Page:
"And one of them, named Sheffield, a mercer, came into a house and asked for meat. And especially he asked for eggs. And the good wife answered that she could speak no French. And the merchant was angry, for he also could speak no French, but would have had eggs, and she understood him not.

"And then at last another said that he would have eyren. Then the good wife said that she understood him well. So what should a man in these days now write, eggs or eyren? Certainly it is hard to please every man by cause of diversity and change of language. . . .

"And some honest and great clerks have been with me, and desired me to write the most curious terms that I could find. And thus between plain, rude, and curious I stand abashed. But in my judgement the common terms that be daily used, be lighter to be understood than the old and ancient English."

In another book Caxton tells us that he knows his own "simpleness and unperfectness" in both French and English. "For in France was I never, and was born and learned my English in Kent, in the Weald, where I doubt not is spoken as broad and rude English as in any place in England."

So you see our English was by no means yet settled. But printing, perhaps, did more than anything else to settle it.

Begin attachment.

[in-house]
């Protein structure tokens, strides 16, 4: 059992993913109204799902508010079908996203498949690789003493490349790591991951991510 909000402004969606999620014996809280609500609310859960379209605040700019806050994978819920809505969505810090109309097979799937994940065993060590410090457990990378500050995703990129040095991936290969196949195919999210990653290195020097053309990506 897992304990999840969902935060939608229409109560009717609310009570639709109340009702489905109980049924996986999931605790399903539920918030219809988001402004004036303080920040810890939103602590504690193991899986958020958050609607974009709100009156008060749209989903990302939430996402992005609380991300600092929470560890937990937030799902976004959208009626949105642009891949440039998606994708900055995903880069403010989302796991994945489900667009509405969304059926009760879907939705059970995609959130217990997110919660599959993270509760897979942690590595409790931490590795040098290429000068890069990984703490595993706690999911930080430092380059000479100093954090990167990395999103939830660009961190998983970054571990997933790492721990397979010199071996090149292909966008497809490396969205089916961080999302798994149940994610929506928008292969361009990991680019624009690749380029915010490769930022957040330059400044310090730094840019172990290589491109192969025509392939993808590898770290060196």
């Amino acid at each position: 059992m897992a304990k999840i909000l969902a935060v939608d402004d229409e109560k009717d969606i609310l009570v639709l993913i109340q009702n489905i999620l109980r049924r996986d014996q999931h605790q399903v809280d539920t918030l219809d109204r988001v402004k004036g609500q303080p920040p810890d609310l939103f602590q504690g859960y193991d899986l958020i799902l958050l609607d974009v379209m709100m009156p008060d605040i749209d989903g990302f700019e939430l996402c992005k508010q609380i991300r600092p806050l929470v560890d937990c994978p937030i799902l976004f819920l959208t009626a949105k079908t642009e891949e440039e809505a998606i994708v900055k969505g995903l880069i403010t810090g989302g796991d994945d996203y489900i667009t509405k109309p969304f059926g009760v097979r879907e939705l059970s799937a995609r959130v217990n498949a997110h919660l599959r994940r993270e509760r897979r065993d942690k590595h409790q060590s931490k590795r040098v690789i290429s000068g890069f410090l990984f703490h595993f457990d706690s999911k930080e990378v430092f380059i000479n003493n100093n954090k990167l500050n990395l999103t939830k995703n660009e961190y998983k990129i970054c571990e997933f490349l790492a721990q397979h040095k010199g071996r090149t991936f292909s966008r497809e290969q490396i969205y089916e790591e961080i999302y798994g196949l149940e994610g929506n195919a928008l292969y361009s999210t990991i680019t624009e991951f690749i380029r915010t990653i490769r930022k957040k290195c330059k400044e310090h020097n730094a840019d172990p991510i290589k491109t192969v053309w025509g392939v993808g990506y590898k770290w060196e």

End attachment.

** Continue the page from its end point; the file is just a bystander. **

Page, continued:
We know that Caxton printed at least one hundred and two editions of books. And you will be surprised to hear that of all these only two or three were books of poetry. Here we have a sure sign that the singing time was nearly over. I do not mean that we are to have no more singers, for most of our greatest are still to come. But from this time prose had shaken off its fetters. It was no longer to be used only for sermons, for prayers, for teaching. It was to take its place beside poetry as a means of enjoyment—as literature. Literature, then, was no longer the affair of the market-place and the banqueting-hall, but of a man's own fireside and quiet study. It was no longer the affair of the crowd, but of each man to himself alone.